If writing a one-line summary for each player taking part in this week's Memorial Tournament, Justin Thomas's would go something like this: "World No.2, who won this year's prestigious PLAYERS Championship".
Based on that, Thomas has to be a big contender to win at Muirfield Village.
And yet, as an elite cast prepare to tee off at Jack Nicklaus' event in Ohio, JT is the player at the front of the betting with most doubts hanging over him.
Since his PLAYERS victory at TPC Sawgrass, Thomas has failed to crack the top 10 in six subsequent starts.
During that run he's finished a disappointing tied 21st in the Masters when poised to challenge and missed the cut in the PGA Championship at Kiawah Island.
The American is firing on far less than full cylinders and, to his credit, he's honest enough to admit it. There's no sugarcoating of, what for him, are sub-standard results.
Thomas says play is average
This is what JT had to say in Tuesday's press conference when asked about is current play:
"I mean, to be honest, state of my game is not great. I think my play recently has shown that. I've not had a very good calendar year.
"I would say, really just a good weekend at The PLAYERS and I played well there a couple events early in the year, but I just haven't really had any results to show.
"I've been struggling a little bit with my swing and I haven't been near as consistent as I have been in the past, but I feel like I'm not as far off as the results show and then there's some days where I feel really far off.
"But just kind of need a little spark and just kind of get something going, but unfortunately to answer your question, no, everything feels pretty average."
A comparison with Thomas at his best
Starting with the BMW Championship in August 2019 to the WGC-St Jude Invitational in August 2020, Thomas played in 16 tournaments and won four of them. At the start of that sequence he bagged three victories in six events.
Victory at St. Jude took him to World No.1 and that seemed a fair portrayal of just how well he was playing.
But his current ranking of No.2 does not. Thomas is struggling. He's relying on past points in the rolling two-year system to prop him up.
In his last 11 events, Thomas has missed three cuts and made the top 10 just once. True, that was his brilliant Sawgrass win although, even there, it wasn't four days of sustained excellence: rather, a red-hot weekend of 64-68 when he got on a roll to show that he can still be unstoppable when at his best.
The stats behind the contrasting form
Time to compare and contrast JT's numbers in his hot-streak to his current figures:
In total, 14 of the 16 events in his 2019/20 blitz used Strokes Gained while 9 of the 11 during his 2021 slide recorded those measurements. I've listed tournament averages for both, with 2019/20 on the left.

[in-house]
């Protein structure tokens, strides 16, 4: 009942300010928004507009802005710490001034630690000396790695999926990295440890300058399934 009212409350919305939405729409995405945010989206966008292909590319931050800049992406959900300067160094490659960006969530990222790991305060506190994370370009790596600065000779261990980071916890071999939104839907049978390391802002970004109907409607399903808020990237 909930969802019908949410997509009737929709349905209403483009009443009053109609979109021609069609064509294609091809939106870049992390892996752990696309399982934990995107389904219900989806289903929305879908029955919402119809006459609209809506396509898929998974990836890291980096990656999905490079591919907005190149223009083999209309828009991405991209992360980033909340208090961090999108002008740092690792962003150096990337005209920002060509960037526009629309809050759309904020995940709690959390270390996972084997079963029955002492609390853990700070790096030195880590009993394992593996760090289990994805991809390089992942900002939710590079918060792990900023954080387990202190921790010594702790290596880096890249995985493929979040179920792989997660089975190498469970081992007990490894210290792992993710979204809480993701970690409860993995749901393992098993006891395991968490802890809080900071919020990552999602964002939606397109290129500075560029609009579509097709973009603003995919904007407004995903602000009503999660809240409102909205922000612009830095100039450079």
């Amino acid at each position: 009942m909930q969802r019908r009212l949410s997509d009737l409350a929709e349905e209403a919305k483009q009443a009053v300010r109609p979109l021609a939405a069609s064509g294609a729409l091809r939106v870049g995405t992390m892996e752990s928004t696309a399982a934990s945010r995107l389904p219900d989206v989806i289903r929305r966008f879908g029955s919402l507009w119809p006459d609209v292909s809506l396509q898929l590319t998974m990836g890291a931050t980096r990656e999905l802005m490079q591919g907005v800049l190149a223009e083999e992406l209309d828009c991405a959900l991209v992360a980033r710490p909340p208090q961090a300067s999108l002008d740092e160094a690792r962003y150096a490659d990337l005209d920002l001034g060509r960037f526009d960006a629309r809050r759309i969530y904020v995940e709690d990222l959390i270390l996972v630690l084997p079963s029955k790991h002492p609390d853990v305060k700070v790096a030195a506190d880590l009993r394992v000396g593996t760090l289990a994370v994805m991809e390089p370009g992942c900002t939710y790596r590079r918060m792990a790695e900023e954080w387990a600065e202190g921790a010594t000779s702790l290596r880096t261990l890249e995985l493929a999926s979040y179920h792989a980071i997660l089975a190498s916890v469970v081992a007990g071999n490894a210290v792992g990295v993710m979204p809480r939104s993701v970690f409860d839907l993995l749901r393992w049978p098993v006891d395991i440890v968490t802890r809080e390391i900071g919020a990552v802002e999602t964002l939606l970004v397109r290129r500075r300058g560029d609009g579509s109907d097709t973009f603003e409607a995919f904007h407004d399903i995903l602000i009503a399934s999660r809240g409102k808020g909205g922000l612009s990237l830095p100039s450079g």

Strokes Gained Off The Tee: 1.816 v 0.794
Strokes Gained Approach: 3.556 v 3.301
Strokes Gained Around The Green: 1.616 v 0.662
Strokes Gained Tee To Green: 6.989 v 4.757
Strokes Gained Putting: 0.683 v -1.007
Not surprisingly, Thomas has worse numbers in every category when comparing his current performances to those of 2019/20.
His driving isn't as good, he's not as sharp around the green and his already average putting figures have gone negative.
While his approach stats are also down, that's the one category which is still holding up quite well. As a result, Thomas is ranked 2nd only to Collin Morikawa on the season-long SG: Approach stats.
One thing worth remembering though is that these are averages. Thomas is very capable of suddenly jumping way beyond these baseline figures.
At early May's Valspar Championship, for example, Thomas nearly trebled his average recent Tee To Green numbers but his putting was horrid (-6.455), meaning he had to settle for tied 13th.
At last week's Charles Schwab Challenge, he gained 2.686 strokes off the tee (nearly four times his 2021 average) but the rest of his game wasn't good enough.
As for the putting, he's at least recorded positive SGP figures in his last two events although they were hardly amazing: 0.709 at Kiawah and 1.369 at the Byron Nelson. In those tournaments, his Approach numbers were modest.
Thomas is in a familiar position to all golfers right now: when something is ironed out, a different problem pops up. It's a relentless game of whack-a-mole.
Do punters listen to Thomas and avoid betting on him?
Here's more from Thomas:
"Honestly, I think I have been trying to tweak too much or look for things. I mean, I'm just trying to keep it as simple as possible. I think it's easy to search for too much or think that I need to find something when I maybe don't, if that makes sense.
"For me, it's right now getting consistency in my driver is something that I'm really focusing on. I've hit more drivers and 3-woods the last month or so than I have in a while.
"Yeah, just continuing to work on everything else, that's the hard part is you can't focus so much on one thing because then the other parts of your game go astray. That's just kind of in the never-ending chase that all of us are a part of out here."
The doubts are obvious. Problem is, these were his words on the eve of The PLAYERS Championship, the tournament where he reminded us of his greatness with a sensational weekend charge to victory.
Thomas has form figures of 18-2-MC-8-4 in his last five starts at this week's course, Muirfield Village, and he's a fan of the new renovations.
While there are plenty of words and numbers to suggest it won't be his week, it would be foolish to write him off at 16/1 (Paddy Power).